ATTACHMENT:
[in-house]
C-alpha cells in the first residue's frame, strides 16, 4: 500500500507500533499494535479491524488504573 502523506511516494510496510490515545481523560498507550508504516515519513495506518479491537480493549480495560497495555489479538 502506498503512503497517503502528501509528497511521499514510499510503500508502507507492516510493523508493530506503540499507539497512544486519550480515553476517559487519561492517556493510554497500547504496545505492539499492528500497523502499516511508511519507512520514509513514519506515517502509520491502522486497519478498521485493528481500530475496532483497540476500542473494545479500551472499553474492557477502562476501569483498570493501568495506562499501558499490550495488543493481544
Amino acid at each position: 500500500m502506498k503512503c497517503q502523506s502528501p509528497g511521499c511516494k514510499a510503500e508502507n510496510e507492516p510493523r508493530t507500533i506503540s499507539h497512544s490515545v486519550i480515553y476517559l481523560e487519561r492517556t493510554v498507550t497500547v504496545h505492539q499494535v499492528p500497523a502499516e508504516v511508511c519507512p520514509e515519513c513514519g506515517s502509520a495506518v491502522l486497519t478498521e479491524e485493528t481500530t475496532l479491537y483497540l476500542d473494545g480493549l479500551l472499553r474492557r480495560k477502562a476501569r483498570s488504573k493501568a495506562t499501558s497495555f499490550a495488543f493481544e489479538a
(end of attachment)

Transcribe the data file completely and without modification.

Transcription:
[in-house]
C-alpha cells in the first residue's frame, strides 16, 4: 500500500507500533499494535479491524488504573 502523506511516494510496510490515545481523560498507550508504516515519513495506518479491537480493549480495560497495555489479538 502506498503512503497517503502528501509528497511521499514510499510503500508502507507492516510493523508493530506503540499507539497512544486519550480515553476517559487519561492517556493510554497500547504496545505492539499492528500497523502499516511508511519507512520514509513514519506515517502509520491502522486497519478498521485493528481500530475496532483497540476500542473494545479500551472499553474492557477502562476501569483498570493501568495506562499501558499490550495488543493481544
Amino acid at each position: 500500500m502506498k503512503c497517503q502523506s502528501p509528497g511521499c511516494k514510499a510503500e508502507n510496510e507492516p510493523r508493530t507500533i506503540s499507539h497512544s490515545v486519550i480515553y476517559l481523560e487519561r492517556t493510554v498507550t497500547v504496545h505492539q499494535v499492528p500497523a502499516e508504516v511508511c519507512p520514509e515519513c513514519g506515517s502509520a495506518v491502522l486497519t478498521e479491524e485493528t481500530t475496532l479491537y483497540l476500542d473494545g480493549l479500551l472499553r474492557r480495560k477502562a476501569r483498570s488504573k493501568a495506562t499501558s497495555f499490550a495488543f493481544e489479538a